For 25 years, the Women’s Fund for the Fox Valley Region has been helping women and girls to find the courage to better themselves.
The local woman who was the subject of Thursday’s 20th Women’s Fund Luncheon – its first virtual version – was the epitome of courage.
Author and Appleton native Johanna Garton was the speaker for the event. She told the story of another Appleton woman, adventurist Christine Boskoff, the subject of Garton’s new book “Edge of the Map.” Boskoff lost her life at age 39 climbing a mountain on the border between Nepal and western China.
Boskoff’s story first interested Johanna’s mother, Jane Garton, a journalist and the first executive director of the Women’s Fund. After working on the research for 10 years, Jane turned the project over to her daughter. Johanna found she had a lot in common with Boskoff.
Both graduated from Appleton East. Both spent considerable time in China. The climber died near the Chinese city Johanna’s adopted son came from.
Boskoff was working in Atlanta designing flight simulators for Lockheed Aeronautical Systems in 1993 when she took a two-day mountaineering class and was hooked.
“She had an insatiable desire to be part of those mountains,” Garton said.
Boskoff set about breaking altitude and gender barriers. She remains the only American woman to have climbed six mountains with elevations greater than 8,000 meters. She also became the only woman in the elite world of adventure expedition outfitting. Garton said what set the woman from Appleton apart was not a lack of fear, but “her courage in the face of fear.”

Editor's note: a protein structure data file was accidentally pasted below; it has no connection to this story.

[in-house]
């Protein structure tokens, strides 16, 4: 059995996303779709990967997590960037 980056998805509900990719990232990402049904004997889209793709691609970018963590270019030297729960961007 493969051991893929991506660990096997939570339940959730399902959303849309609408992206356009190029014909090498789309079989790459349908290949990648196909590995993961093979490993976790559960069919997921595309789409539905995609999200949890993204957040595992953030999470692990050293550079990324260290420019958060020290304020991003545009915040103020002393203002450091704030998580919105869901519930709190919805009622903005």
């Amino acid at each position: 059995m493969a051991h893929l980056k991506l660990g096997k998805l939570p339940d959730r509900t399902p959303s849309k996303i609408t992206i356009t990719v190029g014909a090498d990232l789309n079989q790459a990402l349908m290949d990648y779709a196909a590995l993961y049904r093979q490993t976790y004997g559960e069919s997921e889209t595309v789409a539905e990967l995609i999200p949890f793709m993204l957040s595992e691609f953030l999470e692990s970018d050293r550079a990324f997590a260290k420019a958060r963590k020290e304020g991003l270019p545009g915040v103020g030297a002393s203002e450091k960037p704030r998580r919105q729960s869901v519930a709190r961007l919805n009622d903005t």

In November of 2006, Boskoff and climbing companion Charlie Fowler were reported missing while climbing Genyen Peak in China’s Sichuan Province. Eventually her body was found on the mountain.
Garton tied the lessons of Boskoff’s life to the mission of the Women’s Fund. She encouraged her online audience of about 400 streaming through Facebook or YouTube to work hard until all women and girls feel that sense of freedom. “Don’t be afraid to take risks. Put the worry aside.”
Garton offered this explanation for Boskoff’s story being told 14 years after her death: “The story was waiting for this moment in time to bring light to the darkness.”
The Women’s Fund’s story also is impressive. It was formed with a challenge for 100 women each to donate $1,000 (108 did). The fund has awarded $1.7 million in grants in its 25 years.
The anniversary inspired two challenge grants. Community First Credit Union, the lead sponsor for all 20 years of the luncheon, has offered to match all donations up to $25,000 and an anonymous founding donor will match another $10,000.
Book signing: Saturday, Sept. 12, 11 a.m. to 1 p.m., 39 E. Fox Point Drive, Grand Chute. Please wear a mask.